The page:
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With the season hanging in the balance, C.J. Jackson and Keyshawn Woods save the day

Ohio State got the late boost that they desperately needed from the only veterans on the roster.

NCAA Basketball: Big Ten Conference Tournament-Indiana-Ohio State David Banks-USA TODAY Sports

So much of the 2018-19 season for Ohio State men’s basketball has been determined by, led by, and — at times — restrained by its immense youth. The Buckeyes have just three contributors that have been in college for more than two years, a number that has been repeated over and over all year long, by analysts, coaches, and just about anyone that watches this team. It’s been obvious that this Buckeye roster is very much dependent on youth, because, well, they look like a team led mostly by people who simply haven’t played a ton of college basketball.

That’s almost always a recipe for intense inconsistency, and it has been all year long for Chris Holtmann’s Buckeyes. When your best player is a sophomore, his backup is a sophomore, and you have just two seniors on the roster that didn’t start their careers as walk-ons (we love you Joey Lane), inconsistency is to be expected. Youth can explain Ohio State’s electric 12-1 start — with highs like wins over Cincinnati and Creighton — and it can explain the devastating lows — like a five game losing streak to start the calendar year and blowout defeats like the ones Ohio State suffered to both Purdue and Northwestern just over a week ago.

It was fair to assume that the youth would continue to define Ohio State’s season in what was easily the most crucial game of the season against Indiana in the No. 8 vs. No. 9 game of the Big Ten Tournament. It was considered by just about everyone to be an NCAA Tournament play-in game, and as has been the case all year, it was expected that Ohio State would need some combination of their young players, namely Kaleb Wesson, Luther Muhammad, Duane Washington Jr. and Justin Ahrens, to step up in order to get the win.

To an extent, that was true. The younger Wesson played a huge role in powering Ohio State’s offense, as he worked his way to the free throw line frequently, controlled the middle of the floor all game long, held Indiana’s star center Juwan Morgan to just 12 points while adding 17 of his own. Wesson, however, wasn’t the biggest piece for the Buckeyes in their 79-75 victory over the Hoosiers, though it is hard to overstate how crucial he is in facilitating this offense.

The biggest pieces to the victorious puzzle were those that we’ve been waiting to step up all year: the seniors, the upperclassmen. Andre Wesson hit three crucial free throws late, and played lockdown defense all game, grabbing three steals. C.J. Jackson had 17 points, five rebounds, five assists, and most importantly, just two turnovers. Keyshawn Woods led the Buckeyes in scoring with 18 points on 9-of-13 shooting, locked down Romeo Langford all day long, and had just one turnover.

The senior guards, two of the most talked about players on the team all year long (and not necessarily for good reasons at all times) came through when the Buckeyes needed them the most. That becomes even more apparent when you move past the box score and look at the context of their play.

When Indiana was on a 13-0 run to cut the Buckeye lead to just seven with four and half minutes to go, Jackson drained a three to move the lead back to ten off of an Andre Wesson steal. When Al Durham answered with a layup, Woods hit a tricky jumper, and on the next possession, after another Durham layup, Woods hit an even trickier jumper, fading out of bounds off of an inbound with just two seconds on the shot clock.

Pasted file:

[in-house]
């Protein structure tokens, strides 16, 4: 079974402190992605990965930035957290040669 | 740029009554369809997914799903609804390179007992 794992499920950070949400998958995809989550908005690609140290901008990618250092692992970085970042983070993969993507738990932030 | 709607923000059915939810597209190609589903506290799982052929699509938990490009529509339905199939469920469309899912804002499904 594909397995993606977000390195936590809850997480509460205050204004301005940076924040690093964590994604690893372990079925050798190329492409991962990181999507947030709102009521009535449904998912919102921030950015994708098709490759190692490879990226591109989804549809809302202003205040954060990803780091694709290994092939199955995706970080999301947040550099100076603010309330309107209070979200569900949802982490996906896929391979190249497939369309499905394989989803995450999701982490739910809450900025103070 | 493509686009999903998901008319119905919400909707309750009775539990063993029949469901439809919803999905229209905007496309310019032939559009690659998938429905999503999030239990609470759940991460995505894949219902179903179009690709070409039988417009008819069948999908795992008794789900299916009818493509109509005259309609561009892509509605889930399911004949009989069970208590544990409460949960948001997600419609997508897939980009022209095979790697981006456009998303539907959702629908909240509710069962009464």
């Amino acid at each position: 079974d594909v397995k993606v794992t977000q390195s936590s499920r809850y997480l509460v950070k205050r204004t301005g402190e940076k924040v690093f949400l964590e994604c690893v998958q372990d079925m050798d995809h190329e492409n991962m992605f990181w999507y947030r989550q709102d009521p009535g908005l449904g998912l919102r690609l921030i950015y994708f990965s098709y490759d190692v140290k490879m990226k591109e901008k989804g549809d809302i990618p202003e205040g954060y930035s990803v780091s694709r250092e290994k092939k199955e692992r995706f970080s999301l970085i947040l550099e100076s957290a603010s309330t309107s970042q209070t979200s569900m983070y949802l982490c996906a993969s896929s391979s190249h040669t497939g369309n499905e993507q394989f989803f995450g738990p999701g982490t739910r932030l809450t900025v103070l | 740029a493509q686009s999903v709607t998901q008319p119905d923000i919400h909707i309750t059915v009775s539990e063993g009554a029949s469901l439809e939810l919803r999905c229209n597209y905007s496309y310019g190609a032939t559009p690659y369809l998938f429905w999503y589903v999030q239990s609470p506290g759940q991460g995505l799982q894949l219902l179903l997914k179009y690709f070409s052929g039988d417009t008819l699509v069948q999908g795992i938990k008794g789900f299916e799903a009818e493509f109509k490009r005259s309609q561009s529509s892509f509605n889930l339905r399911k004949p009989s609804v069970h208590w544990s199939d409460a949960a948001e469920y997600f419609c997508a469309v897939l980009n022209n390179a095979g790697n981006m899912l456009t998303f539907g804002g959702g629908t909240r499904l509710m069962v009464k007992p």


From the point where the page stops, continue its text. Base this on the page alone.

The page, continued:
When Evan Fitzner cut the lead back to eight, Andre Wesson hit both of his free throws. With the Hoosiers trailing by just three after a Langford put-back under a minute to go in the game, Woods drained an impossible floater to give the Buckeyes a two-score lead on the biggest offensive possession of the game.

With help from Kaleb Wesson (drawing a charge on Fitzner) and Washington (breakaway dunk), Ohio State veterans were able to do what Ohio State desperately needed them to do: lead the young, rattled roster to victory in the face of a massive Indiana comeback. Fittingly, Andre Wesson and Jackson were there to close out the game with their free throws, in spite of a couple astounding threes from Devonte Green.

Jackson had 15 points in the second half; Woods had eight. In the final 3:40 — following the massive 13-0 run from the Hoosiers to cut into Ohio State’s seemingly insurmountable 20 point lead — Jackson, Woods and the elder Wesson combined for 14 of Ohio State’s final 16 points, and they needed every single bucket. With Kaleb Wesson suddenly cold from the floor, and no consistent production from any of Ohio State’s freshmen shooters (Muhammad, Washington, Ahrens), the Buckeyes looked to their leaders to make shots and Jackson, Woods and Wesson hit every single one.

I don’t know if that’s a sustainable model for Ohio State as they move towards a matchup with top-seeded Michigan State tomorrow, and presumably, the NCAA Tournament. This was easily Woods’ best game all year, and I’m not sure that the Buckeyes can bank on getting 18 points from him and 17 from Jackson every night. It seems unlikely, given the way this season has gone.

However, for at least one game, Keyshawn Woods, C.J. Jackson and Andre Wesson ruled the world, and were able to carry the Buckeyes into the next round of the Big Ten Tournament in the biggest game of the season. In a season like this, with so many struggles and growing pains fans would rather forget, that’s something Ohio State fans should always treasure.